Obama's disunited states

It would be a mistake to regard the result as a sweeping endorsement of the Obama presidency.

So what was all that fuss about? Voters and pundits wanting a good night's sleep should have double-checked the final opinion polls and the exits and gone to bed safe in the knowledge that Barack Obama would be re-elected by a surprisingly convincing margin.

That was one of the stories of a great night for the pollsters as well as for Democrats and liberal America. By extension, the President's decisive defeat of Mitt Romney was a stunning reverse to Republicans who had insisted that the polls underplayed their score. The GOP had confidently expected to at least take Florida and Virginia and to run Obama to the wire in Ohio. It didn't happen. The President swept the board of the key swing states. In the event, of the states that made up his total of 365 electoral college votes in 2008, Obama ceded only two - Indiana and North Carolina to Romney - romping home with narrow but clear victories in, amongst others, Virginia, Colorado and the ultimate bellwether states, Ohio. While Florida will be recounted after a mere 46,000 votes separated the two main candidates, Obama still holds the load and will probably claim the state.

It is also a personal triumph for Obama and for liberal America. The Obama-care health reforms are a political revolution that few thought a Democratic President could get through Congress against well-funded opposition determined. The rights of women, gay Americans and minorities have also been protected. The two Republican Senatorial candidates who became embroiled in scandal after making incendiary remarks opposing the termination of pregnancies resulting from rape were heavily defeated.

At the weekend, Victoria Yeroian, President of the Young Democrats at Virginia Commonwealth university, passionately described the importance of the Affordable Care Act and legislation on gender pay discrimination. By contrast, one Republican canvasser in St Petersburg told me on Monday that "Obama care forcing everybody to be equal is just wrong", arguing instead that she had been forced to sell her house to pay for her husband's healthcare and that others should do the same. It is huge breakthrough that healthcare in America will no longer be based on the ability to pay and in time opponents, as well as supporters of Obama-care, will recognise its value and justness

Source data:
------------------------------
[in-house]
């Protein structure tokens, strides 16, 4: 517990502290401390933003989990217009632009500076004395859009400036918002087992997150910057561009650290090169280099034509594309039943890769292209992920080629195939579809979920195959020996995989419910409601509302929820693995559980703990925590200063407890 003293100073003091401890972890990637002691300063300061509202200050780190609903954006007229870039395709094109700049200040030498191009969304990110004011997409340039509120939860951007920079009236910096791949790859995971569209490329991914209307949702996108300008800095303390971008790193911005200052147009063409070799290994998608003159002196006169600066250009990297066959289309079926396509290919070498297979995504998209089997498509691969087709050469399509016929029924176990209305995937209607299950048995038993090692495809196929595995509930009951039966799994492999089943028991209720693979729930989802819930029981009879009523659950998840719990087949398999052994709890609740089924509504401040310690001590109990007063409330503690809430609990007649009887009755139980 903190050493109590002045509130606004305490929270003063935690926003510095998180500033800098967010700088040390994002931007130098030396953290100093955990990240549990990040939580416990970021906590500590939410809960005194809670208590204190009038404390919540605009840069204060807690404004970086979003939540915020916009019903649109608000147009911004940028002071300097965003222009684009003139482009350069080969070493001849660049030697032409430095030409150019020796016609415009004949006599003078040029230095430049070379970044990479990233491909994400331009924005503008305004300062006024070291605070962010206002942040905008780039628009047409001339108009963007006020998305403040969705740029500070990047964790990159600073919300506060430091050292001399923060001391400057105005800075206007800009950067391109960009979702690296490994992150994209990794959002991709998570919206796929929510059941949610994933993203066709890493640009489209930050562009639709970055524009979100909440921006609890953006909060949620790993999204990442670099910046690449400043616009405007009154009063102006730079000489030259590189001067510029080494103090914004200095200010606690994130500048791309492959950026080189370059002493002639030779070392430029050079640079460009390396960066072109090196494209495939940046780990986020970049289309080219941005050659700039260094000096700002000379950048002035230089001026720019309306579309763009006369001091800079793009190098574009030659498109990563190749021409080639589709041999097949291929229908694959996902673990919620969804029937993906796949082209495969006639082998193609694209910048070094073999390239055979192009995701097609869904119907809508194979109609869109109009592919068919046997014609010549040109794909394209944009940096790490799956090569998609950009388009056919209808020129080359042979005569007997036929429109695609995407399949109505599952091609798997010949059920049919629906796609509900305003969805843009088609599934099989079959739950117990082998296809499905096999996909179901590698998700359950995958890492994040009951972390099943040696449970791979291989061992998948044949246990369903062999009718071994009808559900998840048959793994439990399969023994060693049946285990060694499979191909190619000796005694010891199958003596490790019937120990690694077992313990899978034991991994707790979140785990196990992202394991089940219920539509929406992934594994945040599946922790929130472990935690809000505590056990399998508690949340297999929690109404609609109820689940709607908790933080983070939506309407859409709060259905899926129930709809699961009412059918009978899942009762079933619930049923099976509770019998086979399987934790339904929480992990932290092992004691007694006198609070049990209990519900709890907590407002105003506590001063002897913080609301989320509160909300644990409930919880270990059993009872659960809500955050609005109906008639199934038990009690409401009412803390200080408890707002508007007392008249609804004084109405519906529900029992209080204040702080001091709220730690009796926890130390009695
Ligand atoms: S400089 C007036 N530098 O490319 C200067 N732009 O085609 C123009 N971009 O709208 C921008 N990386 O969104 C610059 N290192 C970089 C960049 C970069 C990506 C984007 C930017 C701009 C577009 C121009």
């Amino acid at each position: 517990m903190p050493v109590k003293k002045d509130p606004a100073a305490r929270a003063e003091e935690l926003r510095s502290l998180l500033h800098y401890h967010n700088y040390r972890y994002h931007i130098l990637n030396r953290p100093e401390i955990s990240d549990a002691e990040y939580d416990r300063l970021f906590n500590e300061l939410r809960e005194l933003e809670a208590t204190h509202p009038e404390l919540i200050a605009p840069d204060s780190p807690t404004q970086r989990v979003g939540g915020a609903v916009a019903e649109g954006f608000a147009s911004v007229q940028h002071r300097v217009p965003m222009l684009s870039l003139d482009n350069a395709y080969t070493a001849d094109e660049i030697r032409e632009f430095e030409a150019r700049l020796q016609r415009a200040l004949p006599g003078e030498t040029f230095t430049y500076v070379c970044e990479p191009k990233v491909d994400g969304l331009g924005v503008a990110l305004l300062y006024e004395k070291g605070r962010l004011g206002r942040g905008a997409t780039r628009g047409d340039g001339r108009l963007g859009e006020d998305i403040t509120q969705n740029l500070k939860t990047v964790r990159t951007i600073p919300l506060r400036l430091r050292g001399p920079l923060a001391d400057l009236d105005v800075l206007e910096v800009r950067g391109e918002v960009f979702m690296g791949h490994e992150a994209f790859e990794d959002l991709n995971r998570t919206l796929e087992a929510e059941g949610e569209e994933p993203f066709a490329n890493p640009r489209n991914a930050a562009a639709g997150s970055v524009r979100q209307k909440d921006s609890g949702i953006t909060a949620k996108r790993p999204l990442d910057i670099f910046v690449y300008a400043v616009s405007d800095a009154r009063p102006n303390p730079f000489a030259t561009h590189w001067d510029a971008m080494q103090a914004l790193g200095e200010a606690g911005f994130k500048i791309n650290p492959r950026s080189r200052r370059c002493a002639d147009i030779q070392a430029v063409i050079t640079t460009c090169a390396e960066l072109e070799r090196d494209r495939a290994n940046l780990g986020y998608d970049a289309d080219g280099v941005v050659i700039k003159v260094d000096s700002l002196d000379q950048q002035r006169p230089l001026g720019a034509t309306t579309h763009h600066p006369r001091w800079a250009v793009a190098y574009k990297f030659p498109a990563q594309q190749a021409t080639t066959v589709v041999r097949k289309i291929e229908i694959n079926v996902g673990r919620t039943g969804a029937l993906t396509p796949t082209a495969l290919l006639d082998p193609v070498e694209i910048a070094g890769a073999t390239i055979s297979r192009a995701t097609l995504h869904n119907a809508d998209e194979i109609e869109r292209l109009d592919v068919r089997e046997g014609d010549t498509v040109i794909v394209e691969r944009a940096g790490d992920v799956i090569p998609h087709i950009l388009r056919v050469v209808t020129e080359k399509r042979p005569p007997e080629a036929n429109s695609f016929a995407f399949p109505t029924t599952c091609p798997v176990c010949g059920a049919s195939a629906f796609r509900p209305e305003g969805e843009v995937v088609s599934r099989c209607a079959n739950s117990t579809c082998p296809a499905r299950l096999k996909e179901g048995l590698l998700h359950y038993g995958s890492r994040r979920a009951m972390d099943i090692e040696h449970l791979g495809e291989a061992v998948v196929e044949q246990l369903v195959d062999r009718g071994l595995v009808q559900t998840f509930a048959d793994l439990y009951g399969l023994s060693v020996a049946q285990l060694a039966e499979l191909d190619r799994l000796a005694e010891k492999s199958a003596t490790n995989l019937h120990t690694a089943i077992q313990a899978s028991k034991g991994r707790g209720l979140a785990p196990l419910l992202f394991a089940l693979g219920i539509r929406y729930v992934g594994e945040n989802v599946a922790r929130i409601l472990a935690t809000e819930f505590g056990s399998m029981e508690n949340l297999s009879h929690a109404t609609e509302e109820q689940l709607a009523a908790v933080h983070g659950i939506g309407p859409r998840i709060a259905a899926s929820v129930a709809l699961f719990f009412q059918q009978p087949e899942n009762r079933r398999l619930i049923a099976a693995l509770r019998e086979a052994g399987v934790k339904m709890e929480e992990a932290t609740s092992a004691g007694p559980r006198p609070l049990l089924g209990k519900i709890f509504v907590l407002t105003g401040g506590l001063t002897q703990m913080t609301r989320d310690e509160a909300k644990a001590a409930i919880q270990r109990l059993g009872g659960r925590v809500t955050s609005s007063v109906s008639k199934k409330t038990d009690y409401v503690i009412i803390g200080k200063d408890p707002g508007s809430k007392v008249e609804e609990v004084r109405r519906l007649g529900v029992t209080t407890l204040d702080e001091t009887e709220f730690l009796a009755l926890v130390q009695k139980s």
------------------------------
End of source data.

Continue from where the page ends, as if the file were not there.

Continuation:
But it would be a mistake to regard this as a sweeping endorsement of the Obama presidency. It is not just that the two candidates were separated by a fraction over one per cent in the popular vote but the fact that the results reflect an America that is deeply divided politically, socially and economically. Obama's winning coalition was based on reaching out to latino voters. The President picked up 70 per cent of Latino voters, over 90 per cent of African-Americans, as well as a majority of women and university educated voters. However, most white Americans voted for Romney with a large majority of male voters backing the Republican.

In fact, after an election process in which the two camps have spent a combined $6bn including $700m on television adverts in the swing states alone, the reality is that little has changed. Indiana and North Carolina were the only two states to change hands compared to 2008. Meanwhile, the Democrats increased their majority in the Senate by picking up two seats but failed to make any inroads into the Republicans' 25 seat majority in the House of Representatives.

With the Republican hard-right indicating that they will continue to oppose anything and everything that the President touches the political deadlock that has paralysed Capitol Hill for over two years will not be broken if Obama does not reach out to the remaining moderate Republicans. If he can do this, the Democrats will reap the rewards. For all the animosity between Democrats and Republicans, most voters want a bipartisan approach that can break the legislative log-jam in Washington.

Without a radical change of mindset and culture, it is difficult to see how a Republican candidate will be able to secure the presidency. The Hispanic community, in particular, is increasing rapidly, now accounting for over 10 per cent of the population. On the basis of the current demographic trends, America will cease to be a majority white country between 2040 and 2050.

The division between white and black and brown America also created an unedifying spectacle in a number of counties in the likes of Florida, Ohio and Virginia, with a string of accusations and lawsuits against state Republicans over allegations that voters in predominantly African-American and hispanic communities were being blocked or delayed at polling stations. At precinct 135 on the outskirts of St Petersburg, Sharon Hodgson, Vice-Chair of Pinellas Democrats, was in no doubt that the tactics were a cynical attempt by state Republicans to stop black and hispanic people from voting. The undoubted attempts by Republicans to suppress voting were and are a shameful stain on American democracy.